Warriors guards Klay Thompson and Stephen Curry represent modern basketball more than any player in the league except for perhaps Rockets guard James Harden. When they have even a sliver of daylight from three-point range, sometimes less than that, they chuck it. They are the standards in this analytical wave of basketball that embraces the three-point shot and eschews most other two-pointers except those around the rim.

But over the past few seasons, the Warriors, who return to Target Center to face the Timberwolves on Friday in the midst of a tight battle with the Nuggets for the top spot in the Western Conference, have embraced the shot once considered an analytical albatross — the midrange shot — more than almost any team in the league.

According to NBA.com, the Warriors take 19.6 shots per game from midrange, defined as any area from the three-point line inward that isn’t in the paint. Only the Spurs, with midrange specialist DeMar DeRozan, take more.

“We’re always looking at league trends,” Golden State coach Steve Kerr said in December. “We’re always putting our heads together to figure out if what we’re doing is the smartest way of doing things given our personnel.”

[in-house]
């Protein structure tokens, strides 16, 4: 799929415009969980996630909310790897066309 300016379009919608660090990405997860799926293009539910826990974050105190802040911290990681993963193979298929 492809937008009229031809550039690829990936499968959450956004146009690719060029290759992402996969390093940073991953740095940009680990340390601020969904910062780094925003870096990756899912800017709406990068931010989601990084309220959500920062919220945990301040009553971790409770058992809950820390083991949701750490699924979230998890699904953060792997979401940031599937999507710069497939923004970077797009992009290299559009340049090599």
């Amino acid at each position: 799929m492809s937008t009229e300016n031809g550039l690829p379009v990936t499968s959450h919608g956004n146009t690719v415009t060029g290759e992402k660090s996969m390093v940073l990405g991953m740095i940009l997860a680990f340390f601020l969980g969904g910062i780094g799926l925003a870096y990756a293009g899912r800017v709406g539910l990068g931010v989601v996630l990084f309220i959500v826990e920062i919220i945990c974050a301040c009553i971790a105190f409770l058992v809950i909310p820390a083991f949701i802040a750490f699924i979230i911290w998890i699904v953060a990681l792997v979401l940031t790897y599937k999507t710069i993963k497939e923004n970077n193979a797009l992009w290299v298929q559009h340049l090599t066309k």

That’s what distinguishes the Warriors’ use of the midrange from others — how smart they are shooting shots from that area, Wolves interim coach Ryan Saunders said.

Saunders said he has noticed that a significant number of midrange shots Golden State takes are near the elbow and not simply one or two steps in from the three-point line.

“I’d say those are actually more quality midrange shots,” said Saunders, who has used unique scoring systems during team scrimmages, in one case taking away a point for attempting a long two-pointer. “They’re just another example of there’s [no] full, 100 percent right way of doing things. I think that you can take a lot from a lot of different teams and a lot of different cultures.”

The Warriors have some of the best shooters historically in the NBA in Thompson, Curry and Kevin Durant, so perhaps the percentage of midrange shots they hit, 47.2 percent, has something to do with that. Perhaps it also has to do with where on the floor they are taking those shots. Their volume of midrange shots may also have to do with opponents’ defensive tactics.

“A lot of teams, when they try to game plan for Golden State, they say, ‘We want to take out the threes with them,’ so therefore you’re probably forcing them into more midrange shots and actually more shots at the rim,” Saunders said.

As for the Wolves, they are less successful in their midrange game. They take 16.9 midrange shots per game, fifth in the league, and hit just 39 percent — 20th in the league. Andrew Wiggins accounts for 4.4 of those attempts per game, hitting at only a 33 percent clip. Saunders has wanted the Wolves to take more three-pointers, but the Wolves still take 28.6 per game, 25th most in the league. Three seasons ago, the Warriors led the league in that statistic with 31.6 per game.

Now they are eighth at 34.3 per game. As the three-point boom has taken hold of the game, the Warriors still take a good amount of those shots, but they are also getting value from an area previously thought to be a sinkhole for good shooting.